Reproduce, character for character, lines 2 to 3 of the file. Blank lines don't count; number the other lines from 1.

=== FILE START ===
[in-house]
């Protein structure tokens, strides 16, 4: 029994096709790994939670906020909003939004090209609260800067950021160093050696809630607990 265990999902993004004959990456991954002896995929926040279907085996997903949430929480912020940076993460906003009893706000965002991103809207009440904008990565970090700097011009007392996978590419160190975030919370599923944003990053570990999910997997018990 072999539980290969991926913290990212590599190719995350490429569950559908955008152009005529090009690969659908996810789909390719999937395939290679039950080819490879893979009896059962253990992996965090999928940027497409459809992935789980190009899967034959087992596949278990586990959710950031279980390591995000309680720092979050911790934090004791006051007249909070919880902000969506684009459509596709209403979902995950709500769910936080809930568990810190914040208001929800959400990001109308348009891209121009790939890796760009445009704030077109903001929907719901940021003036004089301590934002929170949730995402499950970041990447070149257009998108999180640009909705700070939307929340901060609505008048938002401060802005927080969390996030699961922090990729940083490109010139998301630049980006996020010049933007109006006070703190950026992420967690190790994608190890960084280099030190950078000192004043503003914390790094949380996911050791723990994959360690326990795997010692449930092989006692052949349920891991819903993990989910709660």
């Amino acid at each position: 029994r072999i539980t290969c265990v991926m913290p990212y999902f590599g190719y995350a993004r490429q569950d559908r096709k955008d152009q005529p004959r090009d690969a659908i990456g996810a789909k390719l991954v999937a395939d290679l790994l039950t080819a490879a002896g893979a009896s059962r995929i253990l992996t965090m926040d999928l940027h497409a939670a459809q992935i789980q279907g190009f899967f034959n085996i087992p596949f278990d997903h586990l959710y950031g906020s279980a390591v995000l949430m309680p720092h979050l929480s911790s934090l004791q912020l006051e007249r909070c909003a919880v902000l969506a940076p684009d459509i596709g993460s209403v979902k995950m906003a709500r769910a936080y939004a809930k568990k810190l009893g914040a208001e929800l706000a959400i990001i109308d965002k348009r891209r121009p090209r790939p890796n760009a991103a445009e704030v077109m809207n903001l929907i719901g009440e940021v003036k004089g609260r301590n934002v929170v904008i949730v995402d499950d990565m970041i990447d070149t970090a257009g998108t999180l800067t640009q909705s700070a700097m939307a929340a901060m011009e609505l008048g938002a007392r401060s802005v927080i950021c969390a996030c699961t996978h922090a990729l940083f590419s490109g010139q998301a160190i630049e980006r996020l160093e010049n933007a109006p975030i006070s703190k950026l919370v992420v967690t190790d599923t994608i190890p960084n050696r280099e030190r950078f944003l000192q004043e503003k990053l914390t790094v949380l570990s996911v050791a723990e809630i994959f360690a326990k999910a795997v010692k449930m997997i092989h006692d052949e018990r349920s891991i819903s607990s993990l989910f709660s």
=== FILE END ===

């Protein structure tokens, strides 16, 4: 029994096709790994939670906020909003939004090209609260800067950021160093050696809630607990 265990999902993004004959990456991954002896995929926040279907085996997903949430929480912020940076993460906003009893706000965002991103809207009440904008990565970090700097011009007392996978590419160190975030919370599923944003990053570990999910997997018990 072999539980290969991926913290990212590599190719995350490429569950559908955008152009005529090009690969659908996810789909390719999937395939290679039950080819490879893979009896059962253990992996965090999928940027497409459809992935789980190009899967034959087992596949278990586990959710950031279980390591995000309680720092979050911790934090004791006051007249909070919880902000969506684009459509596709209403979902995950709500769910936080809930568990810190914040208001929800959400990001109308348009891209121009790939890796760009445009704030077109903001929907719901940021003036004089301590934002929170949730995402499950970041990447070149257009998108999180640009909705700070939307929340901060609505008048938002401060802005927080969390996030699961922090990729940083490109010139998301630049980006996020010049933007109006006070703190950026992420967690190790994608190890960084280099030190950078000192004043503003914390790094949380996911050791723990994959360690326990795997010692449930092989006692052949349920891991819903993990989910709660």
């Amino acid at each position: 029994r072999i539980t290969c265990v991926m913290p990212y999902f590599g190719y995350a993004r490429q569950d559908r096709k955008d152009q005529p004959r090009d690969a659908i990456g996810a789909k390719l991954v999937a395939d290679l790994l039950t080819a490879a002896g893979a009896s059962r995929i253990l992996t965090m926040d999928l940027h497409a939670a459809q992935i789980q279907g190009f899967f034959n085996i087992p596949f278990d997903h586990l959710y950031g906020s279980a390591v995000l949430m309680p720092h979050l929480s911790s934090l004791q912020l006051e007249r909070c909003a919880v902000l969506a940076p684009d459509i596709g993460s209403v979902k995950m906003a709500r769910a936080y939004a809930k568990k810190l009893g914040a208001e929800l706000a959400i990001i109308d965002k348009r891209r121009p090209r790939p890796n760009a991103a445009e704030v077109m809207n903001l929907i719901g009440e940021v003036k004089g609260r301590n934002v929170v904008i949730v995402d499950d990565m970041i990447d070149t970090a257009g998108t999180l800067t640009q909705s700070a700097m939307a929340a901060m011009e609505l008048g938002a007392r401060s802005v927080i950021c969390a996030c699961t996978h922090a990729l940083f590419s490109g010139q998301a160190i630049e980006r996020l160093e010049n933007a109006p975030i006070s703190k950026l919370v992420v967690t190790d599923t994608i190890p960084n050696r280099e030190r950078f944003l000192q004043e503003k990053l914390t790094v949380l570990s996911v050791a723990e809630i994959f360690a326990k999910a795997v010692k449930m997997i092989h006692d052949e018990r349920s891991i819903s607990s993990l989910f709660s």